The administration of Pennsylvania Gov. Tom Corbett says new natural gas pipelines should be allowed to share rights-of-way (ROW) with roadways, one of 16 policy recommendations made to fulfill a requirement of the state’s new omnibus Marcellus Shale law, Act 13.
The recommendations were contained in a 20-page report on the placement of natural gas gathering lines. It was sent to the General Assembly on Tuesday.
“Natural gas gathering lines are key components of the infrastructure needed to transport energy resources from the point of production to the point of consumption,” Patrick Henderson, energy executive to the Corbett administration, said in the report. “Pennsylvanians rightly expect these pipelines to adhere to first-class environmental and public safety standards. Moreover…they seek the deployment of pipelines in a smart and efficient manner that considers the economic realities of the industry, the geographic challenges of the Commonwealth, and the interests of local communities.”
On the recommendation to share ROW, the Corbett administration points to this year’s repeal of a portion of the state’s Limited Access Highway Law, which dates to 1945. “Section 3 [of the highway law] was repealed in part…to encourage the creation of public-private partnerships and should be further repealed so as to permit the sharing of ROW where appropriate,” the report said.
Second on the list of recommendations by the Corbett administration is to have the state Public Utility Code amended to clarify that the sharing of pipeline capacity doesn’t constitute public utility status; it would merely be for the purposes of “increased efficiency and smarter deployment of gathering lines.”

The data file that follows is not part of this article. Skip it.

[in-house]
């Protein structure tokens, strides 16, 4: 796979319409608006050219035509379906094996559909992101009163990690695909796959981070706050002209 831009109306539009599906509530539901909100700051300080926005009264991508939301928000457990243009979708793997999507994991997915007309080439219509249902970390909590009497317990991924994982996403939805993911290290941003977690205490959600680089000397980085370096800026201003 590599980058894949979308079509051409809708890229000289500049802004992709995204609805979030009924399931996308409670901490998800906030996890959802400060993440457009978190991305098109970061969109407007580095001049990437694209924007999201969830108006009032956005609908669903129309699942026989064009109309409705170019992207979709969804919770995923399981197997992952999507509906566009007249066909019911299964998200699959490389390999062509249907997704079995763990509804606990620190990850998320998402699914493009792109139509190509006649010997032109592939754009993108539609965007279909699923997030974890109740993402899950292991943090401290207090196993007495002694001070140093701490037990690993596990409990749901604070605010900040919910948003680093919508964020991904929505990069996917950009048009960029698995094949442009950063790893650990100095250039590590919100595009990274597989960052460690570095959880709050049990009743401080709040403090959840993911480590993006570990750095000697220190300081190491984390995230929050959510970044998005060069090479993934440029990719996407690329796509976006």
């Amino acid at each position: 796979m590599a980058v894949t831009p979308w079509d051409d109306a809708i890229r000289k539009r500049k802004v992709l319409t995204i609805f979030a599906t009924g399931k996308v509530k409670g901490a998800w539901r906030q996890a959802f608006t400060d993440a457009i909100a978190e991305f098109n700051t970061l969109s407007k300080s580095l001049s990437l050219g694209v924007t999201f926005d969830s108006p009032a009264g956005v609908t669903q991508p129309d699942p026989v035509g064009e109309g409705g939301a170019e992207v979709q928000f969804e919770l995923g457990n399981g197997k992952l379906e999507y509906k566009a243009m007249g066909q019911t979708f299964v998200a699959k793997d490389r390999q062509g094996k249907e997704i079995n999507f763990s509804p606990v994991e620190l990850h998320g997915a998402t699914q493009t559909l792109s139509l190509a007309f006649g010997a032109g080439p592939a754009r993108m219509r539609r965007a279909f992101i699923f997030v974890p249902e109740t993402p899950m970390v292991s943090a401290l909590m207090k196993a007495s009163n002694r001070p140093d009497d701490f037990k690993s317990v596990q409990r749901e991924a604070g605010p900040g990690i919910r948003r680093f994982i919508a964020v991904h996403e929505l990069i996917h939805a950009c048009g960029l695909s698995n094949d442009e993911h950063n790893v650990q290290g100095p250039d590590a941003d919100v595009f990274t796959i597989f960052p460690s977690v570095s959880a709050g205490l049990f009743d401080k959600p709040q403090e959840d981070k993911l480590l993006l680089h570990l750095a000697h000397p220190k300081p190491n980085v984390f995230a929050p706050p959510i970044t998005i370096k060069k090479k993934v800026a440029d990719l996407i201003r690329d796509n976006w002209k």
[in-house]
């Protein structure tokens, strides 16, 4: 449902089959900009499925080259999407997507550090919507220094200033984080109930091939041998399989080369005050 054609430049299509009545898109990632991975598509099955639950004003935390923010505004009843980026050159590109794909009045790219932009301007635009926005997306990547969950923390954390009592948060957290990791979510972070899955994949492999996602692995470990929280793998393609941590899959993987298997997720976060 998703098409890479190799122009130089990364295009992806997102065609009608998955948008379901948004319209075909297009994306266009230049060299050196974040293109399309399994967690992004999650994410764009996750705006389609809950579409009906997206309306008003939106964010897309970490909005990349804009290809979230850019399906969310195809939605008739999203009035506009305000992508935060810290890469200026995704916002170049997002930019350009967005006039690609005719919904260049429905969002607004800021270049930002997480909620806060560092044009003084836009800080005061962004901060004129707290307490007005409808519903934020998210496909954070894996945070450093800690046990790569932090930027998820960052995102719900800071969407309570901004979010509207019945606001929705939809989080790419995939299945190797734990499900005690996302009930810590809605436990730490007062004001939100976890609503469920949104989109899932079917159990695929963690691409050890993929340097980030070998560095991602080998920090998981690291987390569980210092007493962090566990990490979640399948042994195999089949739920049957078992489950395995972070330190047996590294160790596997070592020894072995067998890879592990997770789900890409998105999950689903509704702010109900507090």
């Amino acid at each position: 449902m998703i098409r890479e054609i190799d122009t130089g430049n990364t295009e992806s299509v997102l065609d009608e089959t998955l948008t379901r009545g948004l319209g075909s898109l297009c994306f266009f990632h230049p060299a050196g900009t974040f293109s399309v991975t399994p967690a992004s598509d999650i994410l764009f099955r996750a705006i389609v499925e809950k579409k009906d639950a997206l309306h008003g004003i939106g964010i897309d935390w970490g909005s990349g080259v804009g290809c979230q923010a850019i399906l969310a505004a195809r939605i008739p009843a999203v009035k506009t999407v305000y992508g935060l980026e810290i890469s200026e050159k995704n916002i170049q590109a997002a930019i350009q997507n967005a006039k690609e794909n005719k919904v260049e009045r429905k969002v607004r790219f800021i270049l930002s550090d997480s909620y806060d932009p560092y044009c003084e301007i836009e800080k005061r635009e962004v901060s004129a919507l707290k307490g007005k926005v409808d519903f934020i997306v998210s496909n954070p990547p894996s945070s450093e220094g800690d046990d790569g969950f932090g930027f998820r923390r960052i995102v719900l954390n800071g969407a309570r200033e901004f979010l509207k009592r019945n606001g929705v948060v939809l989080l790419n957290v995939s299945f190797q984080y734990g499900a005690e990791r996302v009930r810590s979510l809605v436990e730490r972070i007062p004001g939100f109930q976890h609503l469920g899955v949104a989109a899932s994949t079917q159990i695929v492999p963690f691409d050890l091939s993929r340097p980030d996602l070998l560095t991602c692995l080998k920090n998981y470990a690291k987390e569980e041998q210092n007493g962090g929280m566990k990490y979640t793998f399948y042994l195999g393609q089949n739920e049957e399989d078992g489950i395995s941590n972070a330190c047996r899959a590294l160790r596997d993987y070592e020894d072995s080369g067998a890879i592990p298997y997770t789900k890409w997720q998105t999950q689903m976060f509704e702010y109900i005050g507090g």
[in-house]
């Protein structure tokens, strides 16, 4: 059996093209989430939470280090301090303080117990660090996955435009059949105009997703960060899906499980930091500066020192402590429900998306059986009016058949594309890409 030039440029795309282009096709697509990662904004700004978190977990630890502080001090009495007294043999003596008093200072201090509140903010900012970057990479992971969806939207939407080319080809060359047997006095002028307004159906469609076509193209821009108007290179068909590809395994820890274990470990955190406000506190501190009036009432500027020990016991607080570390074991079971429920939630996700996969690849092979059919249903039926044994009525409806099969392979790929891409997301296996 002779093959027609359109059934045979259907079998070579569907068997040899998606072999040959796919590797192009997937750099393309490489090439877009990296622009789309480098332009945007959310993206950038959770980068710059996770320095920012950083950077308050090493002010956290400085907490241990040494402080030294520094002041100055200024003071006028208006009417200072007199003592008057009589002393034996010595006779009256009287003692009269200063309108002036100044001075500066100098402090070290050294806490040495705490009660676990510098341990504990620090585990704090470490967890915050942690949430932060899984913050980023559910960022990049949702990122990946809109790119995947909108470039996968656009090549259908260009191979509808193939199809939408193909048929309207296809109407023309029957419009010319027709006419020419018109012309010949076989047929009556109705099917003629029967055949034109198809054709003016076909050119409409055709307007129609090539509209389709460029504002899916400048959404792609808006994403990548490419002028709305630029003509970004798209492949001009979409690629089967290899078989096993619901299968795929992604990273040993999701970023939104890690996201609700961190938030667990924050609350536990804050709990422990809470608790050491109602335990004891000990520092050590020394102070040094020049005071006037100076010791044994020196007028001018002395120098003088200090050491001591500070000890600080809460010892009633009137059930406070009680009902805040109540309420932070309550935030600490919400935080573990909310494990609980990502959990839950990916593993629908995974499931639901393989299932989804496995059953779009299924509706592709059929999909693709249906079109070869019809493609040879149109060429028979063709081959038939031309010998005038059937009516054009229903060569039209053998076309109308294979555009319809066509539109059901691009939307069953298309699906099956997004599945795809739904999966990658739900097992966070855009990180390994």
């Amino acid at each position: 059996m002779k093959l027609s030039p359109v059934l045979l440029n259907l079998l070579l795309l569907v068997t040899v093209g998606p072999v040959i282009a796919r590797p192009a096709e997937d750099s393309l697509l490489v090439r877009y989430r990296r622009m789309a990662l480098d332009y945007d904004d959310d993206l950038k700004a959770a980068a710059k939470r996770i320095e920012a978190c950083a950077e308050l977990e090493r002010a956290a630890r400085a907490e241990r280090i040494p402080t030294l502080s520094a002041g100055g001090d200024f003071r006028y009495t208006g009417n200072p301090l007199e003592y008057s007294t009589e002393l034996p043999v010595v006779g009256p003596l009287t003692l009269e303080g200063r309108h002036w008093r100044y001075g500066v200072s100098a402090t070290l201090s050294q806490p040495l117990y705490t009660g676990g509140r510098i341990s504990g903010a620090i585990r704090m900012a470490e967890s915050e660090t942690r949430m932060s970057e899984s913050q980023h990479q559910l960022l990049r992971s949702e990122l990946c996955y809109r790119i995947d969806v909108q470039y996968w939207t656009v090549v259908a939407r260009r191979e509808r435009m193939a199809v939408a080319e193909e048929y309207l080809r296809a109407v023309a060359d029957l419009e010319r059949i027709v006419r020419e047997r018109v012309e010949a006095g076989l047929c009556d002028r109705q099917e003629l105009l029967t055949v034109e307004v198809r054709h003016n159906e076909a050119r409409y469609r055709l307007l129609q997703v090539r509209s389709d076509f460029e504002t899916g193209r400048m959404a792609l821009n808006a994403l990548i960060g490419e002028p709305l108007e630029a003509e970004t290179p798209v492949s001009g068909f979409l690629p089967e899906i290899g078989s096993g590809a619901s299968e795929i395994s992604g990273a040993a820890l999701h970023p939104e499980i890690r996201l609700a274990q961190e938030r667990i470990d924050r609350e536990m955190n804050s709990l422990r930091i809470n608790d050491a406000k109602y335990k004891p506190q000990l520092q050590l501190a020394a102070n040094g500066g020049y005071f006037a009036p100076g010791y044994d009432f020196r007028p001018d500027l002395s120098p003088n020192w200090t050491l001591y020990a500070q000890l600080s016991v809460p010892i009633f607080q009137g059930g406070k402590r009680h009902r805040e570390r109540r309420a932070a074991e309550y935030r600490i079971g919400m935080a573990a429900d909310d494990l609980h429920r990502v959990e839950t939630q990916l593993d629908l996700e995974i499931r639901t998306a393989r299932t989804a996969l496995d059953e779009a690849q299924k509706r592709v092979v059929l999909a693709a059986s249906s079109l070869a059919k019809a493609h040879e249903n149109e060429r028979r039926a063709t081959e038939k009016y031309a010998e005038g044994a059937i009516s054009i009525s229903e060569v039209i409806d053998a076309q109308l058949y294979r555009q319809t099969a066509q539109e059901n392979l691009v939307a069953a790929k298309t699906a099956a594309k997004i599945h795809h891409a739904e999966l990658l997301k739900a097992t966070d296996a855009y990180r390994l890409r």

According to the report, the Corbett administration would also like to see cooperation between the U.S. Army Corps of Engineers and state regulators over the permitting of stream crossings for natural gas pipelines.
The governor also called for the state Department of Environmental Protection (DEP) to “regularly review” its new Permit Decision Guarantee policy. Corbett had issued an executive order calling for an expedited drilling permit application process on July 24 (see Shale Daily, Nov. 7; July 26).
Corbett said he would like to see the Underground Utility Line Protection Law, also known as “PA One Call,” amended to include mandatory participation beyond the requirements of exiting state law, and for the state Public Utility Commission (PUC) to assist the program by creating a state map of unconventional natural gas pipelines. Pipeline operators would also help by standardizing ROW markers.
Steve Forde, vice president of the Marcellus Shale Coalition, told NGI’s Shale Daily the organization supports the PUC’s participation in “PA One Call,” which was also established by Act 13. “Safely developing and transporting natural gas is of paramount importance to our industry,” Forde said Thursday. “We continue to further enhance and refine technologies aimed at safely improving operations.
“Additionally, through the use of both above-ground and in-the-pipe inspection technology, our industry is working each and every day to ensure the integrity of these lines meet and exceed both state and federal standards.”
The report also said the Corbett administration supports increasing landowner awareness of upcoming pipeline projects and their potential impact through existing outreach efforts, such as those through county extension offices.
The other recommendations were to:
Act 13, which Corbett signed into law in February, gave shale-rich counties in the state the ability to impose a 15-year impact fee on unconventional gas wells and made upgrades to environmental regulations (see Shale Daily, Feb. 15).
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